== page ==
Figure 3: Business-as-usual: Extreme hot zones expand dramatically by 2070 

Extreme hot zones expand dramatically by 2070

Source: GLOBAÏA, 2023.8

The struggle for food on the plate

Although higher concentrations of carbon dioxide encourage plant growth, yields of many important sources of food tend to diminish at higher temperatures, compounded by shifting rainfall patterns.9 Maize yields could drop 25 to 35 per cent if temperatures increase by 3.3 degrees or more, while wheat could be less impacted. The catch potential of fisheries around the equator could also fall sharply (Figure 4).10

Figure 4: Anticipated decline in productivity at higher temperatures (per cent)

Anticipated decline in productivity at higher temperatures

Note: Graphic adapted from The CAT Thermometer.11
Source: Aviva Investors, 2023; IPCC, 2023; iScience, 2022; Climate Action Tracker, 2022.12,13,14

Facing multiple tipping points

As we peer into the future, it is impossible to anticipate what could happen as abrupt phase changes could set off unexpected reactions. Researchers believe the world already faces several climate tipping points (self-sustaining shifts in the climate system that once started are almost impossible to stop, locking in substantial impacts like ice sheet collapse or coral reef die-off). At higher temperatures, more momentous events may follow. 

Figure 5: Risks escalate above 1.5°C warming (°C)

Source: Science, September 9, 2022.15

The environmental view: Rick Stathers, climate lead, Aviva Investors

Climate, biodiversity and human health are interdependent, but we face a temperature and resource-use overshoot that will impact our collective ability to thrive. Major threats range from life-threatening heat and floods to land degradation and challenges to food and water supply. These are material issues, with powerful social consequences.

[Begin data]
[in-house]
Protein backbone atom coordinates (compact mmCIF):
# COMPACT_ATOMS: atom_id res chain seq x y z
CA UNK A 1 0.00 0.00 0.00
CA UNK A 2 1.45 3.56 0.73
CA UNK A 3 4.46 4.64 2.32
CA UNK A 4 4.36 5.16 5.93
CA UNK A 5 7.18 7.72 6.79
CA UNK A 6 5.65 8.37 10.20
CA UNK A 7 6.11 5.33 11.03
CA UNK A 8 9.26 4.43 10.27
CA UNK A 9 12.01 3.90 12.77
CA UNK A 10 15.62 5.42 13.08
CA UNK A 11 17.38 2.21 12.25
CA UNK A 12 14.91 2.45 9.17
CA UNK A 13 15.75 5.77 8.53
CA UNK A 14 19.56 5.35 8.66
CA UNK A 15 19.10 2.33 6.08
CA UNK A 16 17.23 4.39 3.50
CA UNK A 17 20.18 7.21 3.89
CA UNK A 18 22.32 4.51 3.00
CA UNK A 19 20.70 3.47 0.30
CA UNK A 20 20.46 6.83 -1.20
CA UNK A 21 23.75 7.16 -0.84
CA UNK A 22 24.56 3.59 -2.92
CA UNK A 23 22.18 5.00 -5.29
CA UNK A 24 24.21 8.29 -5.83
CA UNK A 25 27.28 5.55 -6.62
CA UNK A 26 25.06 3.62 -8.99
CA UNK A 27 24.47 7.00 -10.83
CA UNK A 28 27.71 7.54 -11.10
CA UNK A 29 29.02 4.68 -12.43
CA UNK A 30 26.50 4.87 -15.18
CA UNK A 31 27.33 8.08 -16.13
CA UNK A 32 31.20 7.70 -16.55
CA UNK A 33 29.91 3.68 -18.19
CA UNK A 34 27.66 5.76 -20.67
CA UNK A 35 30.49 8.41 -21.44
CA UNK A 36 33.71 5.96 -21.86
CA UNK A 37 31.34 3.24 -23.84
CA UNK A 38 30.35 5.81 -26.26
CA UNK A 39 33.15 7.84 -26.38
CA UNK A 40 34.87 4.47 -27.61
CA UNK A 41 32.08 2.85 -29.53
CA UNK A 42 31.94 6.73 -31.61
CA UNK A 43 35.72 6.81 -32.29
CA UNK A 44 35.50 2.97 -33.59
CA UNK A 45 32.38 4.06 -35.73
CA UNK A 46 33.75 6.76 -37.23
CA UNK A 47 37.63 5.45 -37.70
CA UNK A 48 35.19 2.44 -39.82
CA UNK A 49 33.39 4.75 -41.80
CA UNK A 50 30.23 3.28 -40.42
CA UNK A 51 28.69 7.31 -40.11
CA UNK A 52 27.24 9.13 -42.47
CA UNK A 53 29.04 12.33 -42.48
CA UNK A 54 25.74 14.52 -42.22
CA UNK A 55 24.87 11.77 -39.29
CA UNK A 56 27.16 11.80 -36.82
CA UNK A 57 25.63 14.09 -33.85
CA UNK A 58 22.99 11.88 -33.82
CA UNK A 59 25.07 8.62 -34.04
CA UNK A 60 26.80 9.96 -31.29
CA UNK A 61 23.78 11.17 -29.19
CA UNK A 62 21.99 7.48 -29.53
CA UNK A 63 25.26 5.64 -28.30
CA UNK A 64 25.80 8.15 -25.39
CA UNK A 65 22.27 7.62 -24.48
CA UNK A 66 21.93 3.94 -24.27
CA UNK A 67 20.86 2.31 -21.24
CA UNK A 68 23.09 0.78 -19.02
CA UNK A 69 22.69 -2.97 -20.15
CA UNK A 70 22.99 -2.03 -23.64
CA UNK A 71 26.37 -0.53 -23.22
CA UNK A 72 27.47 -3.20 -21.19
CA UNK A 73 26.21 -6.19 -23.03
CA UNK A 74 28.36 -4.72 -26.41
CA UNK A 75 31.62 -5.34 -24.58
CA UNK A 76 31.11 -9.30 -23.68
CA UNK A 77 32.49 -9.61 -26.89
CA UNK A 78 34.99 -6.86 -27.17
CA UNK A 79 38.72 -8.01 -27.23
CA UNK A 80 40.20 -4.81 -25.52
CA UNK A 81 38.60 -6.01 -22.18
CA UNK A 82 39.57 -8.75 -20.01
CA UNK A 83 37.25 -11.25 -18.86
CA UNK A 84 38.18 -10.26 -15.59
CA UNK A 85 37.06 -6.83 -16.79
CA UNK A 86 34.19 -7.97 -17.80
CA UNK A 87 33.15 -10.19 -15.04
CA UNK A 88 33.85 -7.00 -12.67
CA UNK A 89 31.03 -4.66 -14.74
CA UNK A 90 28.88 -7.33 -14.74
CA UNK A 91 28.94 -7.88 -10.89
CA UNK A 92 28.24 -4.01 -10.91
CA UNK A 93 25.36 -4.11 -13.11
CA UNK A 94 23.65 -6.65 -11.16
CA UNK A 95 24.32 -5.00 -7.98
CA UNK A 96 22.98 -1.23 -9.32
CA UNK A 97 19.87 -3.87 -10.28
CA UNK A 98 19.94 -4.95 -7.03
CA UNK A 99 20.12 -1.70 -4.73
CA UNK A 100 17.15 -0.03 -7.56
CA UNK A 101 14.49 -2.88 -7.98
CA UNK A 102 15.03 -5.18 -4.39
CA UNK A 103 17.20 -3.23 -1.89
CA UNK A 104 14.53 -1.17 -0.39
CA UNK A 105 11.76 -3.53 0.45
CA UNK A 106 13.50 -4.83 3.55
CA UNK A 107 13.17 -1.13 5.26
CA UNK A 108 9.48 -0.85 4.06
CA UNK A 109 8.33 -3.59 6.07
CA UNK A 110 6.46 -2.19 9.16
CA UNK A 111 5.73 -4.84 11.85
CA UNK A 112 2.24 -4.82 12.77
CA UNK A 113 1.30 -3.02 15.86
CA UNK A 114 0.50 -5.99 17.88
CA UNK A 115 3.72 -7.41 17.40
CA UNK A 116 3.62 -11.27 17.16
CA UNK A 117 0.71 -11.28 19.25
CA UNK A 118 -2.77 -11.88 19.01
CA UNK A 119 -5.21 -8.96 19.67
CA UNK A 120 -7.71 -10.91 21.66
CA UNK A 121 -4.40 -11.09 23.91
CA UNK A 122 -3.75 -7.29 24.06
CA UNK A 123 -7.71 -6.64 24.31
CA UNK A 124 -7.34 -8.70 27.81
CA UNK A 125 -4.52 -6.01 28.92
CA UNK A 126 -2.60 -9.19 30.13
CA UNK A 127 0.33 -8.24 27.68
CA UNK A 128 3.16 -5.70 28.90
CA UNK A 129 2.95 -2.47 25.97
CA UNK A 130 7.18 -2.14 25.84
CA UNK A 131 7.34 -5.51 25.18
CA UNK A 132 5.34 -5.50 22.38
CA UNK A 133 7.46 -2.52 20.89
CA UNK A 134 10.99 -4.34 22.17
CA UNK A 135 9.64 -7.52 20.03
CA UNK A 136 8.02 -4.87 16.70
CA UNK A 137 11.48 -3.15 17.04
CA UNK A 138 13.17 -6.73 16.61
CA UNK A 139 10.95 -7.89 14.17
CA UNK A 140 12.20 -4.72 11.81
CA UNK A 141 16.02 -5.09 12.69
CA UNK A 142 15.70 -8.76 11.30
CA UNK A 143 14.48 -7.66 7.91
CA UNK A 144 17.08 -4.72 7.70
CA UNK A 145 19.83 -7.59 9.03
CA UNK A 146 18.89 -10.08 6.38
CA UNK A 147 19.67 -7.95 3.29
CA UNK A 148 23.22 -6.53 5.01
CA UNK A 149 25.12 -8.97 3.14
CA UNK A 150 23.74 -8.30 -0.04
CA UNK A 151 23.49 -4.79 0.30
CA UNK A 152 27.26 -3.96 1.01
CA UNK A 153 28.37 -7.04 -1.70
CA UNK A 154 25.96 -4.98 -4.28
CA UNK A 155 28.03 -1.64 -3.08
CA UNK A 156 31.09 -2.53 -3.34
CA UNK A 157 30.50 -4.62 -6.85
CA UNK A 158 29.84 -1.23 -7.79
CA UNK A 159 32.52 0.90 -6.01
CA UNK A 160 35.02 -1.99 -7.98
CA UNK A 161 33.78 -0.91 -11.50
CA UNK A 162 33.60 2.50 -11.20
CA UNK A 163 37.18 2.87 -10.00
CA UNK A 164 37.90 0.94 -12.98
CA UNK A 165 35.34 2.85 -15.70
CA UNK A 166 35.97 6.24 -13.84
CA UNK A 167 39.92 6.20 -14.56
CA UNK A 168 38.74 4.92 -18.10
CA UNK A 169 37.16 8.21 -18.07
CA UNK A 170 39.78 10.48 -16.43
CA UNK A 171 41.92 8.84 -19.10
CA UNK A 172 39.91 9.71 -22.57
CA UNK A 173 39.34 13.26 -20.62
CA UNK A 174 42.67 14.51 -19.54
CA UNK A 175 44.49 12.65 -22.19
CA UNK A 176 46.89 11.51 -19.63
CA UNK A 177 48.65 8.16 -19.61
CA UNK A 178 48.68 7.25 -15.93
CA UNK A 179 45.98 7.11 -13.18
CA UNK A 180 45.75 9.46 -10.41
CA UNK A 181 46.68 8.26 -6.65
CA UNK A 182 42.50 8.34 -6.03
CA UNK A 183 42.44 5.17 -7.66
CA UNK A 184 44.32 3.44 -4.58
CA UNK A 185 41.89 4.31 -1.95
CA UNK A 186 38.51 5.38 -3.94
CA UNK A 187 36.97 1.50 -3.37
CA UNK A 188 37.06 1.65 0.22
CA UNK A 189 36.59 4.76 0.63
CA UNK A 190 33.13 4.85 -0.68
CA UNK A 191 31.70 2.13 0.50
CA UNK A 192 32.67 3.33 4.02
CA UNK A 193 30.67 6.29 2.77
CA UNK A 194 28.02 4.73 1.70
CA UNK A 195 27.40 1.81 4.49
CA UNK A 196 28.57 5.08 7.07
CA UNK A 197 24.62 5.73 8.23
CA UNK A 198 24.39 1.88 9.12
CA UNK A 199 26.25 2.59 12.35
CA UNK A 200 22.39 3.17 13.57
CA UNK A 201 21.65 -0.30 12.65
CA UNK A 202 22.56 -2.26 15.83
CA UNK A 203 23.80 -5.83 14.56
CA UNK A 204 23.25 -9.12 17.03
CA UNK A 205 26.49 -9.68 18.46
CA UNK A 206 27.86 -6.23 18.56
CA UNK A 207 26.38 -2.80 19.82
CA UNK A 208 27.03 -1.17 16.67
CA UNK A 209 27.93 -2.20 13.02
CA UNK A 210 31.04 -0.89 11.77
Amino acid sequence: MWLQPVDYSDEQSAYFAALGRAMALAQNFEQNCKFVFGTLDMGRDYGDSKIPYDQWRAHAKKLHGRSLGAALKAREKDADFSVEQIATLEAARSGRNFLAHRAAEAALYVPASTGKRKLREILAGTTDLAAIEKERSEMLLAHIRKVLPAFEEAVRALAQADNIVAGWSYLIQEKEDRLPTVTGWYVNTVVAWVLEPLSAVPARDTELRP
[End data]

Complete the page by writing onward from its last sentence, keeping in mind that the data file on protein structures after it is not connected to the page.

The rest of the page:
Climate risks do not increase linearly; in a three-degrees world we will face much greater challenges than a 1.5-degrees world. The prospect of climate tipping points is real, but not well understood. The latest IPCC report suggests they could occur at lower temperatures than previously forecast, which may accelerate global heating and push ecosystems and species to limits at which they cannot adapt. These radical ecosystem changes and associated extinctions raise serious questions about what it means to live sustainably.

We need to ensure the equitable use of planetary resources for tomorrow’s generations to thrive. Investors also need to be mindful that overconsumption presents specific risks for those seeking returns over long timescales. Are the companies in which we invest today, and the economies on which they depend, going to remain viable in a more hostile, less-abundant future?

Radical policy action is needed to ensure mindful resource use and align finance to a sustainable future. This is going to be an enormous challenge – how will we decouple resource consumption from economic growth at the pace and scale needed? Will we be able to regenerate depleted natural systems while continuing to “grow”?

We believe investing in companies that reduce human impacts on nature presents opportunities to enhance the environment and reap solid returns. There are also ways investors can enhance resilience by investing in companies whose products and services will help communities prepare for the future (read more in Climate adaptation and resilience: Preparing for a warmer, wilder world).16 But being effective requires a complete change in mindset. Linear thinking will not deliver over the long term; circular, regenerative, sufficiency thinking will.

Figure 6: From degenerative to regenerative design

From degenerative to regenerative design

Source: Beyond Social, 2020.17

The natural capital view: Jonathan Toub, portfolio manager on the Aviva Investors Natural Capital Transition Global Equity strategy

Governments, companies, media, investors – everyone has a role to play in helping people understand how much we are overconsuming resources. It seems unlikely society will voluntarily push for a reduction in consumption, which is what we need. Failing that, the next best option is to provide a framework to limit the damage caused to the environment by our society’s desire to consume, encouraging the re-use, recycling and recovery of finite resources.